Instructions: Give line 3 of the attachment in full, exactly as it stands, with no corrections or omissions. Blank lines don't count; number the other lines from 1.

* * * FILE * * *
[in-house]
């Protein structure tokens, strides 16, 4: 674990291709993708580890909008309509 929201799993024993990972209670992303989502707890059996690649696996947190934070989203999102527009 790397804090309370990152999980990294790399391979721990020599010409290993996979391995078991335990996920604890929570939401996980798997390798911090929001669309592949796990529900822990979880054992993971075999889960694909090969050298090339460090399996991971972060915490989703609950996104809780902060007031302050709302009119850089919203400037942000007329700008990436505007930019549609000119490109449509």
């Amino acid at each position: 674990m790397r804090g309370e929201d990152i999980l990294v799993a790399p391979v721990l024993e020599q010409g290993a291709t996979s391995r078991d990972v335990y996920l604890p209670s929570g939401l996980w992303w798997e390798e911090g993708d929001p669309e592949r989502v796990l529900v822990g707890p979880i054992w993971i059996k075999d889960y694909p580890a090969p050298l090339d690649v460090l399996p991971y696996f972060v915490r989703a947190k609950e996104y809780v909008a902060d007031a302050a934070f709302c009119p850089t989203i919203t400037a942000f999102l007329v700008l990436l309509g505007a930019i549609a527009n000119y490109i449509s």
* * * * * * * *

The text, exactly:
């Amino acid at each position: 674990m790397r804090g309370e929201d990152i999980l990294v799993a790399p391979v721990l024993e020599q010409g290993a291709t996979s391995r078991d990972v335990y996920l604890p209670s929570g939401l996980w992303w798997e390798e911090g993708d929001p669309e592949r989502v796990l529900v822990g707890p979880i054992w993971i059996k075999d889960y694909p580890a090969p050298l090339d690649v460090l399996p991971y696996f972060v915490r989703a947190k609950e996104y809780v909008a902060d007031a302050a934070f709302c009119p850089t989203i919203t400037a942000f999102l007329v700008l990436l309509g505007a930019i549609a527009n000119y490109i449509s």